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Even though he’s averaged better than 26 points a game over the past two NBA seasons, Kawhi Leonard has always been a little bit better on defense than offense. Maybe that should have been enough to discourage him from going on the attack against Nike.

The Los Angeles Clippers star has come out on the losing end of his battle with the shoe and apparel giant.

Kawhi Leonard and Nike had a breakup in 2018

Kawhi Leonard endorsed Nike products from 2011-18 before switching to New Balance in November 2018. He followed that by filing a lawsuit against Nike last spring.

Leonard’s complaint against Nike was over the company’s decision in 2014 to file for a copyright on a “claw/klaw” logo that the player says he sketched while in college and Nike refined. The logo is the outline of a handprint drawn with strategic lines drawn to spell out “KL” (Leonard’s initials) and “2” (his uniform number).

Nike countersued, asserting that it holds exclusive rights because the logo was produced by its “talented team of designers’’ based on a rough draft furnished by Leonard. The company argued in court filings that Leonard approved the Nike design as part of his endorsement deal.

Why Nike came out on top in the dispute

Kawhi Leonard was already playing with the basketball equivalent of five personal fouls on him before losing in federal court on Wednesday. His suit was initially filed in Southern California, but a judge granted Nike’s motion for a change of venue and moved the case to Oregon, where the company was founded and remains headquartered.

Nike had previously scored a win in another basketball-related case heard by U.S. District Judge Michael W. Mosman in 2015. In that case, he ruled against a photographer’s claim of having taken a photo that was the basis for the silhouette logo associated with Air Jordan shoes.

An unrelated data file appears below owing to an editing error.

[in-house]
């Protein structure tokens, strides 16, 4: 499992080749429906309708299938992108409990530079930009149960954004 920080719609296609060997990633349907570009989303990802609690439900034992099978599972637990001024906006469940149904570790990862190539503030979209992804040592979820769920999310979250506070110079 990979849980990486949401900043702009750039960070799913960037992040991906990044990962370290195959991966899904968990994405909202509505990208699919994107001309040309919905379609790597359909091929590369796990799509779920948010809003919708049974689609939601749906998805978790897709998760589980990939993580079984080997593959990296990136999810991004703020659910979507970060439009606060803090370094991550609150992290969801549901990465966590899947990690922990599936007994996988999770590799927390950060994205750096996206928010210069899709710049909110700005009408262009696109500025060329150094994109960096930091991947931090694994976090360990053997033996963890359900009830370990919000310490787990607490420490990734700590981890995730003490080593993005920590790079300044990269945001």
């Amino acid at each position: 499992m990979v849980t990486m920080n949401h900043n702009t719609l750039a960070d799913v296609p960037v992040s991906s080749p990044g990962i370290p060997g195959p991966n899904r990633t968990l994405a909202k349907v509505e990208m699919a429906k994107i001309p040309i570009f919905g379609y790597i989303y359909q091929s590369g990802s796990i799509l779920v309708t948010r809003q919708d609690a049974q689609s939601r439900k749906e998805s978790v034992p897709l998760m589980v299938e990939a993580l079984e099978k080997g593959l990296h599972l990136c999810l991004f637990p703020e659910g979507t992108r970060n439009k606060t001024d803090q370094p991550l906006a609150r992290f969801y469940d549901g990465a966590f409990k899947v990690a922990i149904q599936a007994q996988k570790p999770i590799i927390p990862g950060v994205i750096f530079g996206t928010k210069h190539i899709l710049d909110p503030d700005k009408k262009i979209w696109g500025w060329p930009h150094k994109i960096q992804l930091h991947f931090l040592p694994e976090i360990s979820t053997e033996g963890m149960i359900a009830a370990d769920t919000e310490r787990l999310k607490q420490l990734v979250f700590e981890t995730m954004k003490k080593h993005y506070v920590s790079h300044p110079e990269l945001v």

In ruling against Kawhi Leonard this week, Mosman determined that Nike’s version of the design was substantially different, so the company is entitled to the copyright.

Attorney Peter Ginsberg said he is looking at options in the aftermath of the ruling.

“Kawhi put his heart and soul into that design, so we are obviously disappointed the judge ruled the logo belongs to Nike and not Kawhi,” Ginsberg said.

It’s a blow, but Kawhi Leonard will be fine

Beating Nike in court would have put Kawhi Leonard on course to win some compensation from the company as well as unrestricted use of the “claw/klaw” logo in his deal with New Balance. Since New Balance isn’t using that logo on its line of Kawhi Leonard shoes, he seemingly isn’t facing any liability issues.

Meanwhile, Leonard has that New Balance deal – presumably worth at least as much as the reported $5.5 million a year Nike was offering for an extension – plus his NBA salary.

Kawhi Leonard has been selected NBA Defensive Player of the Year twice and NBA Finals MVP twice. He was averaging 26.9 points, 7.3 rebounds, and 5.0 assists a game before the current season was suspended. His career average through seven seasons is 18.6 points a game.

Leonard is on a two-year contract with the Los Angeles Clippers that averages $33.5 million a year and holds a $36 million option for the 2021-22 season. Given his career trajectory, Leonard is in line to make many millions more before his playing days are over.